Monday, 25 July 2016

Dear Ada- life at 2 and a half

Dear Ada,

I am writing you this letter as you play independently and quietly (the best kind of playing ;) ), while I sit on the couch in the sun.

I'm heavily pregnant with your baby brother, and because of that I've been thinking a lot about you recently, about how life is going to change for you, about how I want to treasure and soak up these last moments of you as my only child.

So far, I have loved seeing you as a two year old. You have more sass and attitude for sure, but along with that comes a lot more language and understanding.

The other day the groceries arrived, I exclaimed 'oh that's so annoying!' 
'What's wrong mummy?' you said, with concern written all over your face.
'Two of the eggs are smashed!' I said
'Oh no mummy, I sorry,' you said.

Or when I wince and twinge from pregnancy pains. 'What's wrong mummy?'
'Oh, my tummy is a wee bit sore.'
So you kiss it better, 'all better mummy!'

Those tiny moments of sweetness melt my heart.

I love seeing you being compassionate. And I love the joy in your face when you exclaim 'I fix it!' or 'Ada did it!,' with such pride. You are learning new skills and rightfully proud of yourself for it.

You can sing ABC's and twinkle twinkle with conviction. You can count to 10 (although you often miss six), and you love to draw, sing and dance.

You do struggle to share your toys with others, something which is probably very normal for your age and your only child status. We try and guide you to be kind and considerate and we see wee glimmers of understanding and empathy. I know the next few months might be rough for you as you lose your place as our only child, and I hope we can guide you through it well. I know in the long run you will absolutely love having a brother.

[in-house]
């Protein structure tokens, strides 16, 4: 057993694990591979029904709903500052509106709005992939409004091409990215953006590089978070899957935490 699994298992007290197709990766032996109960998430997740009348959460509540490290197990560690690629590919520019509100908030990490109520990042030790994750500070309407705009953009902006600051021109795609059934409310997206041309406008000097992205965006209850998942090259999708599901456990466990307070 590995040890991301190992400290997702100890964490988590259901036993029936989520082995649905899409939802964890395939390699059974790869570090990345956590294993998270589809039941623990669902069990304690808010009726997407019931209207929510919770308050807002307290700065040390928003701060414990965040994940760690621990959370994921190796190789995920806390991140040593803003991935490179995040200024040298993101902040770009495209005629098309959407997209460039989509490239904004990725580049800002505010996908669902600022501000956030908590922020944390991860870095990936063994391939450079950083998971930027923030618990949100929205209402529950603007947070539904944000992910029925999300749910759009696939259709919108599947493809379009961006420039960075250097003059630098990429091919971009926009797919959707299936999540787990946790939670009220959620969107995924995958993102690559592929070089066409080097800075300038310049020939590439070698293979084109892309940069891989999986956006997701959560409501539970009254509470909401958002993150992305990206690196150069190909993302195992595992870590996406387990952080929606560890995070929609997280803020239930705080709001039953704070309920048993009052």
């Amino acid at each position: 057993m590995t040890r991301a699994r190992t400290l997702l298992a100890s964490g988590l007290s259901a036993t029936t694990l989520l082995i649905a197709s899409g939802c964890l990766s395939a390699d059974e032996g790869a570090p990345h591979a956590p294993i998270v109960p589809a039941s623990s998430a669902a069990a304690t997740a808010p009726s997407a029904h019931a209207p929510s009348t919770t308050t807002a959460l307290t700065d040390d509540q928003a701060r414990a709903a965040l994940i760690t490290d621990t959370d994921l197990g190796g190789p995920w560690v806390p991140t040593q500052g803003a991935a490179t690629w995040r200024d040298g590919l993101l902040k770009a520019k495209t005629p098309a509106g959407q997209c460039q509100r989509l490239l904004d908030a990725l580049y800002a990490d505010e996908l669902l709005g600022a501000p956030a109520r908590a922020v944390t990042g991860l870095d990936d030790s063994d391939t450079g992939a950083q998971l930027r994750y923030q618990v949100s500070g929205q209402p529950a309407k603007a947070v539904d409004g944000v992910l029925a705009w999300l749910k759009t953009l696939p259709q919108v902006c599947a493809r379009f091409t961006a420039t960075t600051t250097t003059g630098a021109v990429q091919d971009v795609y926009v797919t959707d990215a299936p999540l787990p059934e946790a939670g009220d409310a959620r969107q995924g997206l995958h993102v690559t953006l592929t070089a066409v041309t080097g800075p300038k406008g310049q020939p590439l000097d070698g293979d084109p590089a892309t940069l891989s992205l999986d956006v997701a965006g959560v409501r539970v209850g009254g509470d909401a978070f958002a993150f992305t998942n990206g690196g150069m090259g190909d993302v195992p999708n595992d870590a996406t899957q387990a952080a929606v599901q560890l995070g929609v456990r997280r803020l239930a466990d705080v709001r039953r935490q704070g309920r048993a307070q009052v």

You can be stubborn and cheeky sometimes. You don't throw epic tantrums like you used to, however you do know how to act the drama queen sometimes, with a furrowed brow and wily look. Your Dad and I are secretly laughing although we try not to show it.

I love that we understand your language now (well most of the time!). We are working on your often demanding tone, and manners, and seeing you learn these skills is very rewarding. I can now sit you down and explain things to you, and you seem to get it. Being able to communicate like this makes life a lot easier!

We tried you in a bed, but you liked to come up the stairs many times during the night. So we put the cot back up. You love being back in your cot, and insist the sides stay up. You must feel very safe snuggled in your wee coccoon. Perhaps it reminds you of the incubator in NICU and the feeling of safety you got there? Either way, you've taught us that you're not ready for that big move yet, that what makes you feel safe is important too.

There is so much more I could write about you Ada, but I will stop there because you are bringing me ALL the books to read. And after that it will be nap time.

You're such a sweet and clever toddler, full of life.

Your Daddy and I love you so much <3 <3

Wednesday, 13 July 2016

Baby Update

So it appears I posted a rather vague update on Facebook last week (whoops!) and since have had people messaging me to see if baby and I are ok.

We are!